New guidance has been released for employers on preventing harassment at work. This report was provided by the government’s equality watchdog: the Equality and Human Rights Commission (EHRC)
What does the report say?
This report focuses on several key areas. It includes what type of behaviour employers ought to look out for and how they should respond to harassment complaints.
The guidance specifically provides an up to date list of behaviours that may constitute harassment. It’s important to note that the behaviour must be unwanted and relate to an individual’s protected characteristic for it to classify. These behaviours include:
- spoken words
- written words
- posts on social media
- physical gestures
- facial expressions
What should employers take from this?
The guidance explains that there’s no specific protection against third-party harassment under the Equality Act 2010. However, employers are encouraged to take reasonable steps to prevent this. After all, employers may still find themselves liable for discrimination at the hands of a third party under other provisions of the Act.
There’s also a specific warning against the harassment of former staff. The report reminds employers to maintain professional and respectful relationship with previous employees.
What about harassment by colleagues?
It’s possible to avoid liability for harassment committed by a worker during their employment. However, you must show that you’ve taken all reasonable steps to prevent it. This is stated in section 109 of the Equality Act 2010.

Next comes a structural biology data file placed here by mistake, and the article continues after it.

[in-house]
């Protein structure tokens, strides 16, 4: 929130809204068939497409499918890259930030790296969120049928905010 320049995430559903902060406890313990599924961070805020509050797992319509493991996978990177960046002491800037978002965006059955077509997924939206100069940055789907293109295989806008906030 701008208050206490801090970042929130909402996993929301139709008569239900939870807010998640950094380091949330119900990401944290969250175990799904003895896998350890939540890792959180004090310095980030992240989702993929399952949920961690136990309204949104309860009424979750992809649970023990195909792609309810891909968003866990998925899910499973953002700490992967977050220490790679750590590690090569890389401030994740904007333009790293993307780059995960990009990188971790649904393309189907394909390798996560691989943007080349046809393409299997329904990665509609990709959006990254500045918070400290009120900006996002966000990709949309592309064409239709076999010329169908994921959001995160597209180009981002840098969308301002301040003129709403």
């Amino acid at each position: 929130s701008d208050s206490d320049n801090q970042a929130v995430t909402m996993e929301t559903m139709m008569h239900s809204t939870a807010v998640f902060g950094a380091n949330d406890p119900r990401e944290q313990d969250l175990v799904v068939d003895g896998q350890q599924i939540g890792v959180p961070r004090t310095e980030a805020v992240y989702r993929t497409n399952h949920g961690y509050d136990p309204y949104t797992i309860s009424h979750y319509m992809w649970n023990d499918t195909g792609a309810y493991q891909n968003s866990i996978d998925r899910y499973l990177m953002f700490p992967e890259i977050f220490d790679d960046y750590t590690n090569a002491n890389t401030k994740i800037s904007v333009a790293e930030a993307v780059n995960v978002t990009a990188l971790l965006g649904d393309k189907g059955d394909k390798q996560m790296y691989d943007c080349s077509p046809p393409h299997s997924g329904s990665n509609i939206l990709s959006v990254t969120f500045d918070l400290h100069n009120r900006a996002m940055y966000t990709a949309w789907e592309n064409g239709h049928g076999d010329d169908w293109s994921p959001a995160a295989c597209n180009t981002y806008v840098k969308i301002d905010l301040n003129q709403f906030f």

The EHRC advises employers to have effective and well communicated anti-harassment policies. And, ensure staff are given every opportunity to raise issues.
How should I respond to a claim of harassment?
When responding to complaints of harassment, you should attempt an informal resolution first.
If this proves unsuccessful, or an informal approach would be unsuitable, then begin a formal procedure. Don’t set a time limit when dealing with complaints, or disregard those where the incident in question took place some time ago.
To ensure objectivity during investigations, appoint people who are not directly involved in the issue. Preferably these officers will be from different parts of the organisation with less knowledge of the people involved.
If a worker raises a complaint but then decides not to take the matter any further, you should still take steps to ensure the matter is resolved.
So what’s new?
This guidance doesn’t necessarily announce anything new. However, it does combine best practice advice into one place. So if you lack the desire, or resources, to keep on top of case law developments, this resource is available to help.
This isn’t statutory guidance. So, you don’t have to follow it to the letter. However, employers should strongly consider reviewing their own practices and adopting these measures to guard against harassment at work.
If you want to conduct a review or update your policies and procedures, speak to a Croner expert for a helping hand on 01455 858 132.
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